The woman was brought to our Emergency Room earlier this afternoon, suffering from a severe case of heat exhaustion. Someone found her passed out on the street, called for an ambulance, and she was brought here to our hospital roughly around three or so hours ago.
The woman has since regained consciousness, but she is obviously very confused and disoriented. She is one of the increasing number of homeless, destitute people in our city; to see her breaks my heart because the problem is far bigger than what we are able to cope with. Still, she was in need of treatment, so we couldn't turn her away, especially now, with it being so hot outside.
In the ER triage room, I sat with this woman while I asked her medical history. I tried to make the questions as simple as possible so the woman could understand and then answer my questions. I checked her blood pressure (alarmingly high; it registered 250/167 on the blood pressure monitor; this probably explained her disorientated nature, plus her face was beet red in color); the doctor in charge instructed another nurse to put the woman on a heart monitor and oxygen at a flow rate of 2 liters per minute, via nasal cannula.
The woman startled when the oxygen and blood pressure cuff were applied, but I reassured her that she was in the hospital, as she was very ill and needed care. The woman said that she couldn't afford it, as she was homeless; I told her that her health was important right now; we would worry about the cost of the ER visit later.
I asked the woman her name and age. She said her name was Minnie Pearl Owens and that she was 58 (but obviously looked much older, thanks to the dirt and grime all over her body). Her clothes were a dull, dingy grey and they hung on her emaciated frame; she looked eighty to ninety instead of nearly sixty years of age. Her grey hair was matted and tangled; it hung to below her shoulders. She had mismatched shoes on her feet and her legs were swollen and rather discolored. It was obvious she probably had diabetes or at least poor circulation.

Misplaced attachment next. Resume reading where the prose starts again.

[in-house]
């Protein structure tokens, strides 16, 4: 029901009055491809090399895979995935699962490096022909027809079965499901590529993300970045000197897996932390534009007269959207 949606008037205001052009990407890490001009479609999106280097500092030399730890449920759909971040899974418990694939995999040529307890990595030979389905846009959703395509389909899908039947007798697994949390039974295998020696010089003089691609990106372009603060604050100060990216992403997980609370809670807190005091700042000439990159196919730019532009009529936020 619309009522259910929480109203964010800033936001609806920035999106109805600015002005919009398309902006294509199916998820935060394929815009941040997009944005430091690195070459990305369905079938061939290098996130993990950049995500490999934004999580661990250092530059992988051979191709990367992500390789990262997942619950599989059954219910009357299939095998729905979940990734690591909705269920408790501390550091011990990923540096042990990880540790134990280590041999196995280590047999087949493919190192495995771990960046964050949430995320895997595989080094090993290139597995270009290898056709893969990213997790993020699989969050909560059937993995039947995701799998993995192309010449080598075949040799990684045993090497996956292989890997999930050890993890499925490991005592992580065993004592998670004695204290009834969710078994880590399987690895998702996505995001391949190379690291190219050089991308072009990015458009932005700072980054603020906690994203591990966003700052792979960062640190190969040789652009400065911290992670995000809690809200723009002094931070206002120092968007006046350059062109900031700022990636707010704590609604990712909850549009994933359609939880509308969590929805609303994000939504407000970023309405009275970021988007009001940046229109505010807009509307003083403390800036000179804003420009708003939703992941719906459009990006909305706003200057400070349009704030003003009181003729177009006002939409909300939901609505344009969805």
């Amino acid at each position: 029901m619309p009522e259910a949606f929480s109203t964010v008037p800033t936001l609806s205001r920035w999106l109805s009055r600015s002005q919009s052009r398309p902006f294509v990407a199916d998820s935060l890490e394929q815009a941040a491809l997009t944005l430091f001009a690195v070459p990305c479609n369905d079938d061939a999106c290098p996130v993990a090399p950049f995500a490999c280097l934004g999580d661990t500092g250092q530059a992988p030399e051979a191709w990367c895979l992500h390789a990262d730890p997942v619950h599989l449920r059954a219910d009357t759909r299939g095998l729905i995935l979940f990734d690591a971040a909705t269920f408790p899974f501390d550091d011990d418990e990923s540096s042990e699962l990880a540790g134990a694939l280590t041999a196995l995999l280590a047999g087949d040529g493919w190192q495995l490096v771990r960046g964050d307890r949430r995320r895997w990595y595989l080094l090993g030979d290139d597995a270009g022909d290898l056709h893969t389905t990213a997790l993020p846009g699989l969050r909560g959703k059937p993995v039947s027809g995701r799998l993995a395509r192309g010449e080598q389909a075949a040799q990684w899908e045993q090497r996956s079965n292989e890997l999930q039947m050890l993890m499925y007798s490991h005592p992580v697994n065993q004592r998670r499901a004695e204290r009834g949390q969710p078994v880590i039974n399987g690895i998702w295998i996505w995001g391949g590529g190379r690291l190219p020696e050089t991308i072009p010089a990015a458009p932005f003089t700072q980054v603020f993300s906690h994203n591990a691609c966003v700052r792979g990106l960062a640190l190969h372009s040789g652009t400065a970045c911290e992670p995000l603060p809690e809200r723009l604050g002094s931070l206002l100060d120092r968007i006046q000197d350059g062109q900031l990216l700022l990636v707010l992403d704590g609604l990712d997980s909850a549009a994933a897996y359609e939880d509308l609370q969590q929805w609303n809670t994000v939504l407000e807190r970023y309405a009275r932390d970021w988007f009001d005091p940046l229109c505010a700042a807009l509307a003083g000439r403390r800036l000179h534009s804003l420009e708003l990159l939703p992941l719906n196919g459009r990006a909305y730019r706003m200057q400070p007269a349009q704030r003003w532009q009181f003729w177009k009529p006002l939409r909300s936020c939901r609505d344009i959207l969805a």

Minnie went on to tell me her story. She was a disabled Veteran who served in the first Gulf War; she became her ex husband took all of her money and threw her out. The husband ran off with a woman in her 20's. Minnie took up drinking to ease the pain in her heart and had been on the streets ever since.
Minnie had a son, but lost contact when she lost her place; they hadn't spoken to one another since. At the mention of her son, Minnie cried; all I could do was hold her as she sobbed and sobbed. My own eyes filled with tears as I listened to her anguished cries of grief and personal pain.
Eventually Minnie calmed down. She looked about her and asked when she could leave. I told her she would more than likely be admitted; with a blood pressure as high as hers was, it would be very risky to let her go, for fear she could suffer a massive stroke or heart attack. That was when I noted that her left arm hung uselessly; she could not move it. She told me she had had a stroke several years back. She was on the verge of having another one if we didn't do something about her blood pressure as soon as possible, the doctor told Minnie.
Surprisingly, Minnie didn't put up a fuss. She obligingly agreed to be admitted; we reassured the homeless woman that she would be very well taken care of and we would probably get her something to eat. No doubt she was probably hungry: she looked like she hadn't eaten a decent meal in over a week. Minnie looked as if she didn't even weigh 95 pounds soaking wet: she was incredibly skinny, save her swollen legs.
Minnie howled when I started an IV in her arm. I had to stick her twice to get access to a good vein. I apologized to her for hurting her, but soon had the IV running precious liquid into her veins, so she wouldn't become more dehydrated than she probably already was. Minnie smiled weakly; I knew then she had accepted my apology.
About three hours later, a bed was available. Minnie Pearl Owens would be going to the fifth floor of the hospital (Medical Floor), where Dr. Venkatesh Arjuwahl and Dr. Stone Morgan would be her attending physicians. I promised her that I would probably stop in to see her when I got off of work at 11:00 (only three and a half more hours, that is, if she wasn't already asleep by then).